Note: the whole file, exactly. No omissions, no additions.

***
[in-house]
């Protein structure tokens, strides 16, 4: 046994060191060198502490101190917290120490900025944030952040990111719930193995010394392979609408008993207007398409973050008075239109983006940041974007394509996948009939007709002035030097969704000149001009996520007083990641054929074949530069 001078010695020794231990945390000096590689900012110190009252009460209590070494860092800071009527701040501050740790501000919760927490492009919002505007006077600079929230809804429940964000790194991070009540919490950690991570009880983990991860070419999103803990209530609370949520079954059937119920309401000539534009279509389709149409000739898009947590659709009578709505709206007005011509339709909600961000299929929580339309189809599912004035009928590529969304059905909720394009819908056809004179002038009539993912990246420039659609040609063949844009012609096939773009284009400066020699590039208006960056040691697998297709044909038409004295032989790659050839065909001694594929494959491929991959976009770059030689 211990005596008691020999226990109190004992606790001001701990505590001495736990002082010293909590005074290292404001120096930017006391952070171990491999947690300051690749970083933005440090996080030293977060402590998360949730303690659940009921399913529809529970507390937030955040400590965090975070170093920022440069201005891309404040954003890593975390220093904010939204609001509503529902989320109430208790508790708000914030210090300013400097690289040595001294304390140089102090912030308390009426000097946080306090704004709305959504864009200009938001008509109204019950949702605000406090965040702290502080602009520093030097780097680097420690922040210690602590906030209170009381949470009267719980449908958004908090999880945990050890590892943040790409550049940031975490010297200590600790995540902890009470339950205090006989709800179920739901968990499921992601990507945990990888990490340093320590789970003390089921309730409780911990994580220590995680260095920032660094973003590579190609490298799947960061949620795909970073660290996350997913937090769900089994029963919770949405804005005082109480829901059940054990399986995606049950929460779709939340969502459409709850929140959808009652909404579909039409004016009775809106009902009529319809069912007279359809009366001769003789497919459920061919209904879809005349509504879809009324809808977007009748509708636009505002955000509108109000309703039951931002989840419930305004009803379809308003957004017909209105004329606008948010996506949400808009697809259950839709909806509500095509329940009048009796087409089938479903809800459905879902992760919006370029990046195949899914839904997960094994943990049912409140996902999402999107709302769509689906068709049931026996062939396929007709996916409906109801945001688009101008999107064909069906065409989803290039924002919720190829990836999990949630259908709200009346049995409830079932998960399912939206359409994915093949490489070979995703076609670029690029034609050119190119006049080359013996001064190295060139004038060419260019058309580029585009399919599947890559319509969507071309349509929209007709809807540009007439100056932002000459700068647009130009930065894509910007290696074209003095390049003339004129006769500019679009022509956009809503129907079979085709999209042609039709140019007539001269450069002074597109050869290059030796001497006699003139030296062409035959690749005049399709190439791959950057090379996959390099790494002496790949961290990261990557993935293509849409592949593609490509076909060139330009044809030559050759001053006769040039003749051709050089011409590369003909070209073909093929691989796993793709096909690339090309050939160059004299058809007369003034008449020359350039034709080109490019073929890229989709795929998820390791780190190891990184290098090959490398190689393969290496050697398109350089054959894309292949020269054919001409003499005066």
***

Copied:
[in-house]
């Protein structure tokens, strides 16, 4: 046994060191060198502490101190917290120490900025944030952040990111719930193995010394392979609408008993207007398409973050008075239109983006940041974007394509996948009939007709002035030097969704000149001009996520007083990641054929074949530069 001078010695020794231990945390000096590689900012110190009252009460209590070494860092800071009527701040501050740790501000919760927490492009919002505007006077600079929230809804429940964000790194991070009540919490950690991570009880983990991860070419999103803990209530609370949520079954059937119920309401000539534009279509389709149409000739898009947590659709009578709505709206007005011509339709909600961000299929929580339309189809599912004035009928590529969304059905909720394009819908056809004179002038009539993912990246420039659609040609063949844009012609096939773009284009400066020699590039208006960056040691697998297709044909038409004295032989790659050839065909001694594929494959491929991959976009770059030689 211990005596008691020999226990109190004992606790001001701990505590001495736990002082010293909590005074290292404001120096930017006391952070171990491999947690300051690749970083933005440090996080030293977060402590998360949730303690659940009921399913529809529970507390937030955040400590965090975070170093920022440069201005891309404040954003890593975390220093904010939204609001509503529902989320109430208790508790708000914030210090300013400097690289040595001294304390140089102090912030308390009426000097946080306090704004709305959504864009200009938001008509109204019950949702605000406090965040702290502080602009520093030097780097680097420690922040210690602590906030209170009381949470009267719980449908958004908090999880945990050890590892943040790409550049940031975490010297200590600790995540902890009470339950205090006989709800179920739901968990499921992601990507945990990888990490340093320590789970003390089921309730409780911990994580220590995680260095920032660094973003590579190609490298799947960061949620795909970073660290996350997913937090769900089994029963919770949405804005005082109480829901059940054990399986995606049950929460779709939340969502459409709850929140959808009652909404579909039409004016009775809106009902009529319809069912007279359809009366001769003789497919459920061919209904879809005349509504879809009324809808977007009748509708636009505002955000509108109000309703039951931002989840419930305004009803379809308003957004017909209105004329606008948010996506949400808009697809259950839709909806509500095509329940009048009796087409089938479903809800459905879902992760919006370029990046195949899914839904997960094994943990049912409140996902999402999107709302769509689906068709049931026996062939396929007709996916409906109801945001688009101008999107064909069906065409989803290039924002919720190829990836999990949630259908709200009346049995409830079932998960399912939206359409994915093949490489070979995703076609670029690029034609050119190119006049080359013996001064190295060139004038060419260019058309580029585009399919599947890559319509969507071309349509929209007709809807540009007439100056932002000459700068647009130009930065894509910007290696074209003095390049003339004129006769500019679009022509956009809503129907079979085709999209042609039709140019007539001269450069002074597109050869290059030796001497006699003139030296062409035959690749005049399709190439791959950057090379996959390099790494002496790949961290990261990557993935293509849409592949593609490509076909060139330009044809030559050759001053006769040039003749051709050089011409590369003909070209073909093929691989796993793709096909690339090309050939160059004299058809007369003034008449020359350039034709080109490019073929890229989709795929998820390791780190190891990184290098090959490398190689393969290496050697398109350089054959894309292949020269054919001409003499005066």